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Psychotherapy for Bipolar Disorder

Published online by Cambridge University Press:  02 January 2018

Jan Scott*
Affiliation:
University Department of Psychiatry, Royal Victoria Infirmary, Newcastle upon Tyne NE1 4LP

Abstract

Background

Psychosocial factors may contribute 25–30% to the outcome variance in bipolar disorders. Sufferers have identified benefits from psychotherapy, but biological models and treatments dominate the research agenda. The author reviews research on psychosocial issues and interventions in this disorder.

Method

Research on adjustment to the disorder, interpersonal stressors and obstacles to treatment compliance were located by computerised searches and the author's knowledge of the literature. All published outcome studies of psychosocial interventions in bipolar disorder are reviewed.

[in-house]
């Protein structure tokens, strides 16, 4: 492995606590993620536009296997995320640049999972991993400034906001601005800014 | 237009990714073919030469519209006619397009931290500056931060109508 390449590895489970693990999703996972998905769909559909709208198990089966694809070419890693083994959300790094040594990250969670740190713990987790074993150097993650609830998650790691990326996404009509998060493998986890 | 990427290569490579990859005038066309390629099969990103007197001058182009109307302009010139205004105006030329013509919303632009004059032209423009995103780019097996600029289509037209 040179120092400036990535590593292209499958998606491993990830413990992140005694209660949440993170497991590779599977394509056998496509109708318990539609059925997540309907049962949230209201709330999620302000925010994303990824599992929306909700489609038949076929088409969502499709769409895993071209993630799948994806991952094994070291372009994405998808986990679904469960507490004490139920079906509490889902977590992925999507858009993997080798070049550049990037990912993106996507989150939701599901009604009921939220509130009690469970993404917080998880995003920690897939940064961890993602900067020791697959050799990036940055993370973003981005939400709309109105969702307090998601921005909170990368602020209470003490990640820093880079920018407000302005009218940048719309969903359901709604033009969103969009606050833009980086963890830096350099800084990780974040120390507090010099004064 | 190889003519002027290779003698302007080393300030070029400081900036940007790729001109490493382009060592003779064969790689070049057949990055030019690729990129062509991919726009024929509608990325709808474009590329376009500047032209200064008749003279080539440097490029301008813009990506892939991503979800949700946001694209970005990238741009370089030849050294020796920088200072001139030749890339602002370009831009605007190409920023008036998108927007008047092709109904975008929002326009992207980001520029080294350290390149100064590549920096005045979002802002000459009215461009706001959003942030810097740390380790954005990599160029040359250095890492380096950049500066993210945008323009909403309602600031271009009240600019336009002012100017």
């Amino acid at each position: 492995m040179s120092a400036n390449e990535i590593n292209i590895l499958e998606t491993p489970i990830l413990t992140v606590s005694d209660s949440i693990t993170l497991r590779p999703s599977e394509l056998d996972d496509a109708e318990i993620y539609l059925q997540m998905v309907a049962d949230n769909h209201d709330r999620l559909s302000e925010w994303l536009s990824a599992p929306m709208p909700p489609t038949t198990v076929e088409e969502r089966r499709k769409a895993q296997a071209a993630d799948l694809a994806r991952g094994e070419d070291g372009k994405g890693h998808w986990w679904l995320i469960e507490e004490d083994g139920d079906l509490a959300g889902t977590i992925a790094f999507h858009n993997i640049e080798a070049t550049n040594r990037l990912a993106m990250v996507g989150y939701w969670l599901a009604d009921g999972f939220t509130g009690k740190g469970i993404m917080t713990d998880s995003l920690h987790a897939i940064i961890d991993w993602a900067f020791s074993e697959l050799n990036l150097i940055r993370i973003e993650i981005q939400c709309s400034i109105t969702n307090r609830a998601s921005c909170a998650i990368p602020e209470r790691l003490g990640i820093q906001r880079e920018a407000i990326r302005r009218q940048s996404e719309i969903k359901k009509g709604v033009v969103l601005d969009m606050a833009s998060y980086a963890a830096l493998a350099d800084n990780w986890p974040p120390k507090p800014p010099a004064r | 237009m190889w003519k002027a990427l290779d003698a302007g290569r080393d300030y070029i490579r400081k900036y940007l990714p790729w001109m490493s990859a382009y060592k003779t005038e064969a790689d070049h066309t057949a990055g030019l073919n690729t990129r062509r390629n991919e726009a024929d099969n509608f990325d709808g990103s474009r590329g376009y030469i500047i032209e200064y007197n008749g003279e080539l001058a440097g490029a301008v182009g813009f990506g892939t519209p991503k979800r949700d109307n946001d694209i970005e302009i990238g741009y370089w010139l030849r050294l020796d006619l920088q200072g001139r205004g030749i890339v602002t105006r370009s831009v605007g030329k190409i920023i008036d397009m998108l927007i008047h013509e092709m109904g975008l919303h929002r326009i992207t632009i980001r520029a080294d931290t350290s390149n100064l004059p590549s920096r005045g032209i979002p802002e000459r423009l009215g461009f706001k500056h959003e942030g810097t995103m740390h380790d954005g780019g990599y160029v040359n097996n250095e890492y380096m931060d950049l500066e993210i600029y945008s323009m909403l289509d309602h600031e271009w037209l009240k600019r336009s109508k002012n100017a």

Results

There is an inadequate database on psychosocial factors associated with onset and maintenance of bipolar disorder. While the outcome studies available are methodologically inadequate, the accumulated evidence suggests that psychosocial interventions may have significant benefits for bipolar sufferers and their families.

Conclusions

Given the significant associated morbidity and mortality, there is a clear need for more systematic clinical management that addresses psychosocial as well as biological aspects of bipolar disorder. The author identifies appropriate research strategies to improve knowledge of effective psychosocial interventions.

Type
Review Articles
Copyright
Copyright © 1995 The Royal College of Psychiatrists 

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